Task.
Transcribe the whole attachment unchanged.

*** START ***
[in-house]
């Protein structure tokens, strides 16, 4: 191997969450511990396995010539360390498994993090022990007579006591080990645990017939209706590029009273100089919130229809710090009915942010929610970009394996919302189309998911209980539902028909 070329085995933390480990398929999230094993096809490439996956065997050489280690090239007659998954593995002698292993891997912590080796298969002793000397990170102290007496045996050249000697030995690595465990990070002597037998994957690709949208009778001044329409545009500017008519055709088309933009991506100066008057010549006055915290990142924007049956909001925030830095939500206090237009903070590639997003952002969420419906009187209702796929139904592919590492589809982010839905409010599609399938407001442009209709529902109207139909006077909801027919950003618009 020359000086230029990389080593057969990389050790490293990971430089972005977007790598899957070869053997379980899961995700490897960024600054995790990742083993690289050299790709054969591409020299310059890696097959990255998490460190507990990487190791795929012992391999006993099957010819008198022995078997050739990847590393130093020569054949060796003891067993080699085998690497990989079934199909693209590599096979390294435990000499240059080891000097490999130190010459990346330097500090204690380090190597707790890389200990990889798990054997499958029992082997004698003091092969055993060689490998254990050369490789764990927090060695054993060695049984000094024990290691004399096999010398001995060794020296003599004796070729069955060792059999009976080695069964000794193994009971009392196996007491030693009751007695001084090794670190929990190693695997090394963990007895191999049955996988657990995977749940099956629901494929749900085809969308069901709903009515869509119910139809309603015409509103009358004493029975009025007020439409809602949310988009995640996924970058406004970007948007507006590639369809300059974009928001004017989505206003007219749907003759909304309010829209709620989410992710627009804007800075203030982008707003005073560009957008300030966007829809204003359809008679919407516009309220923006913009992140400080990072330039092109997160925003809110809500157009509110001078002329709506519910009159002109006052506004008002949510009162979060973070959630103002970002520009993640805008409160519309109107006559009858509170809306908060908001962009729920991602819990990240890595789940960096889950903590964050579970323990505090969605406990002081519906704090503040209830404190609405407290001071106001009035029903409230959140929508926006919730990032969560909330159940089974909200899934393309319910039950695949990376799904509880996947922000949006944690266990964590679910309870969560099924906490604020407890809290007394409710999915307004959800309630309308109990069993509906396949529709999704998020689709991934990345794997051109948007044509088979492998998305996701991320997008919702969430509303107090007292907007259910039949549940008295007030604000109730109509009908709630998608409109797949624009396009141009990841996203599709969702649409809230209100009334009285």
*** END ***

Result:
[in-house]
């Protein structure tokens, strides 16, 4: 191997969450511990396995010539360390498994993090022990007579006591080990645990017939209706590029009273100089919130229809710090009915942010929610970009394996919302189309998911209980539902028909 070329085995933390480990398929999230094993096809490439996956065997050489280690090239007659998954593995002698292993891997912590080796298969002793000397990170102290007496045996050249000697030995690595465990990070002597037998994957690709949208009778001044329409545009500017008519055709088309933009991506100066008057010549006055915290990142924007049956909001925030830095939500206090237009903070590639997003952002969420419906009187209702796929139904592919590492589809982010839905409010599609399938407001442009209709529902109207139909006077909801027919950003618009 020359000086230029990389080593057969990389050790490293990971430089972005977007790598899957070869053997379980899961995700490897960024600054995790990742083993690289050299790709054969591409020299310059890696097959990255998490460190507990990487190791795929012992391999006993099957010819008198022995078997050739990847590393130093020569054949060796003891067993080699085998690497990989079934199909693209590599096979390294435990000499240059080891000097490999130190010459990346330097500090204690380090190597707790890389200990990889798990054997499958029992082997004698003091092969055993060689490998254990050369490789764990927090060695054993060695049984000094024990290691004399096999010398001995060794020296003599004796070729069955060792059999009976080695069964000794193994009971009392196996007491030693009751007695001084090794670190929990190693695997090394963990007895191999049955996988657990995977749940099956629901494929749900085809969308069901709903009515869509119910139809309603015409509103009358004493029975009025007020439409809602949310988009995640996924970058406004970007948007507006590639369809300059974009928001004017989505206003007219749907003759909304309010829209709620989410992710627009804007800075203030982008707003005073560009957008300030966007829809204003359809008679919407516009309220923006913009992140400080990072330039092109997160925003809110809500157009509110001078002329709506519910009159002109006052506004008002949510009162979060973070959630103002970002520009993640805008409160519309109107006559009858509170809306908060908001962009729920991602819990990240890595789940960096889950903590964050579970323990505090969605406990002081519906704090503040209830404190609405407290001071106001009035029903409230959140929508926006919730990032969560909330159940089974909200899934393309319910039950695949990376799904509880996947922000949006944690266990964590679910309870969560099924906490604020407890809290007394409710999915307004959800309630309308109990069993509906396949529709999704998020689709991934990345794997051109948007044509088979492998998305996701991320997008919702969430509303107090007292907007259910039949549940008295007030604000109730109509009908709630998608409109797949624009396009141009990841996203599709969702649409809230209100009334009285």